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Comment Re:Boiling frogs (Score 1) 143

You could also take the opposite spin on this: There is no secure internet access to begin with so why wouldn't you choose faster connection over more secure, but still compromised connection? Use SSL, TLS, SSH and the like where you need to be secure and assume that everything else is compromised. Why would one assume that their ISP is secure? Always assume that somebody is eavesdropping the connection, or running an active MITM against you, and consider if your mitigation actions are sufficient?

Would I consider TLS with SHA-1 to be sufficient for accessing Slashdot over potentially compromised network? Yes. In worst case my Slashdot account would be compromised, no big deal.

Would I consider the same to be sufficient for the company payment interface? No, I wouldn't.

The Almighty Buck

How Mark Zuckerberg's Altruism Helps Himself (nytimes.com) 240

HughPickens.com writes: Jesse Eisinger writes in the NYT that if you heard that Mark Zuckerberg donated $45 billion to charity, you are wrong. Here's what really happened: Zuckerberg did not set up a charitable foundation, which has nonprofit status. Instead Zuckerberg created an investment vehicle called a limited liability company (LLC) that can invest in for-profit companies, make political donations, and lobby for changes in the law. What's more an LLC can donate appreciated shares to charity, which will generate a deduction at fair market value of the stock without triggering any tax. "He remains completely free to do as he wishes with his money," writes Eisinger. "That's what America is all about. But as a society, we don't generally call these types of activities 'charity.'"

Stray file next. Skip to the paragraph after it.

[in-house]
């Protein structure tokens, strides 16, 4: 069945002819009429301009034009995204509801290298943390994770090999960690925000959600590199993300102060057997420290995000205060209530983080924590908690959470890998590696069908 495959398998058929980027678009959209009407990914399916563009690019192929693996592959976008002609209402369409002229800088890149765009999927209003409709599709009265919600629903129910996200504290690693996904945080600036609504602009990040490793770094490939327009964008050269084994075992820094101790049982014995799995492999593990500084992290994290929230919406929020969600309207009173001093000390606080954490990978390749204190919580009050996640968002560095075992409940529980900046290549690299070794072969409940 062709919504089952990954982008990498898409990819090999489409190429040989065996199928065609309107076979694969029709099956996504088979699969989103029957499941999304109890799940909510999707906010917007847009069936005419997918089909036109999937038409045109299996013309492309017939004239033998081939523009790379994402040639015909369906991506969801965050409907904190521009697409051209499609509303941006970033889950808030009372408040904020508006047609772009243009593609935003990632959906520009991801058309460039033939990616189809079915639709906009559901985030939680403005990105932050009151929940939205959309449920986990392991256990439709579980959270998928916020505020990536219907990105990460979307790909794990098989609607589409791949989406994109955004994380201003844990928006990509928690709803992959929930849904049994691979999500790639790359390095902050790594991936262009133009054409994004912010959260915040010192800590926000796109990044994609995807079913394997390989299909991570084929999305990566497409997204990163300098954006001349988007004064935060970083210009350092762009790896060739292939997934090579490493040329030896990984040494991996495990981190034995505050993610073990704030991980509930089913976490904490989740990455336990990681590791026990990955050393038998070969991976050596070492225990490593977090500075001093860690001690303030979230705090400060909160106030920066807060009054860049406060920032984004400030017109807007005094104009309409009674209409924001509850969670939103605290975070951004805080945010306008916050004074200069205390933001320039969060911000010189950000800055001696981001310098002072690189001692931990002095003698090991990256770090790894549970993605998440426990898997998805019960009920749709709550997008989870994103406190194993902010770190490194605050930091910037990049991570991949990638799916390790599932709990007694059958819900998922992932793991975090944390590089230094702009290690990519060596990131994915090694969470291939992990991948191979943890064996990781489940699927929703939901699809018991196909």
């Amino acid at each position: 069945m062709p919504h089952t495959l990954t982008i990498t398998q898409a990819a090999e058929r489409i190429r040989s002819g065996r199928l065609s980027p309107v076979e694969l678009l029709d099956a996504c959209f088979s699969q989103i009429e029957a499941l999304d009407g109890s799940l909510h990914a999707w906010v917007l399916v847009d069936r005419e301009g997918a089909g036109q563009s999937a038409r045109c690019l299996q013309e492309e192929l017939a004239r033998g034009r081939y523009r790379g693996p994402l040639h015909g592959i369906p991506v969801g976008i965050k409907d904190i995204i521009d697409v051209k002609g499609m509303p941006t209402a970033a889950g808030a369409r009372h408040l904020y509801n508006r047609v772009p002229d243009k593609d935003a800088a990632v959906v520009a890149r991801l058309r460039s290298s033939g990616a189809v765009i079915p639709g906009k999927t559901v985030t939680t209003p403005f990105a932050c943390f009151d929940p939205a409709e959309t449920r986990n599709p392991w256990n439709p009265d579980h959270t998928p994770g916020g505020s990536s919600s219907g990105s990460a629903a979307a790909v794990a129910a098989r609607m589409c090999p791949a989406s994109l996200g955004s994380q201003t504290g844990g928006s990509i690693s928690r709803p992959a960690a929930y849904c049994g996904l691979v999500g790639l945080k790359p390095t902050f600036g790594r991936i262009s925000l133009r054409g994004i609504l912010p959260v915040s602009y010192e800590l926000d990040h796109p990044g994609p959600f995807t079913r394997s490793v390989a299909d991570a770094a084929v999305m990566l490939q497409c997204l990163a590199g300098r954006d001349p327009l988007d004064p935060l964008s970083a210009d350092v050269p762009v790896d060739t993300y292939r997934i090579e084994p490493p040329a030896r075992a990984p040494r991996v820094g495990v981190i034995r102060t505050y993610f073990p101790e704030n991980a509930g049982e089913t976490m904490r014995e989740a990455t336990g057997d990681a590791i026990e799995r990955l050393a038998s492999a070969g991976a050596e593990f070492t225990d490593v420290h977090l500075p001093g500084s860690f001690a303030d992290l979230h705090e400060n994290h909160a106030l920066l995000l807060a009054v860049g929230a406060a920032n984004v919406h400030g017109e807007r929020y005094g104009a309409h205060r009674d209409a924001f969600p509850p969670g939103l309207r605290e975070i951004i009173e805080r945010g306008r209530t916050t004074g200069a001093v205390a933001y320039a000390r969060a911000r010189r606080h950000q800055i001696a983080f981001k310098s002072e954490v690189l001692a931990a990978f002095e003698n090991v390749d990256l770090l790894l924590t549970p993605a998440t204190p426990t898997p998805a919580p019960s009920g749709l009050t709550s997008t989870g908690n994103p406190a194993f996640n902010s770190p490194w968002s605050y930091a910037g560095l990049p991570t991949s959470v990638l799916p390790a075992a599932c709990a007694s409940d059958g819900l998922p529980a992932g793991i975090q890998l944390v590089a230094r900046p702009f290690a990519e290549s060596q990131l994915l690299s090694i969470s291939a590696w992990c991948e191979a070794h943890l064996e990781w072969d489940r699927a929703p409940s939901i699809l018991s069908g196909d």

A charitable foundation is subject to rules and oversight. It has to allocate a certain percentage of its assets every year. The new Zuckerberg LLC won't be subject to those rules and won't have any transparency requirements. According to Eisinger what this means is that Zuckerberg has amassed one of the greatest fortunes in the world — and is likely never to pay any taxes on it. "Instead of lavishing praise on Mr. Zuckerberg for having issued a news release with a promise, this should be an occasion to mull what kind of society we want to live in," concludes Eisinger. "The point is that we are turning into a society of oligarchs. And I am not as excited as some to welcome the new Silicon Valley overlords."

United States

Feds Have a Plan For Catastrophic Solar Flares (digitaljournal.com) 188

New submitter Steve Sacco, referencing the newly released National Space Weather Strategy and the National Space Weather Action Plan, written in anticipation of large-scale disruptions from a solar flare or similar event, writes: Released on October 28, 2015, the White House plan involves the coordination of agencies from the federal level, state level, and including emergency managers, academia, the media, the insurance industry, nonprofit organizations and the private sector, all in preparation for the worst-case scenario possible, such as the Carrington Event that took place in 1859.

Comment Re:whine (Score 3, Insightful) 226

My experience on this is that you need 'DevOps' to run the development environments but you need production ops to run, eh, production.

DevOps people don't necessarily have good understanding of the underlying issues of the production environment. There are several issues revolving around this: Security, availability, scalability, etc. As an example is dev who can secure the application but not the platform (database, web servers and so on).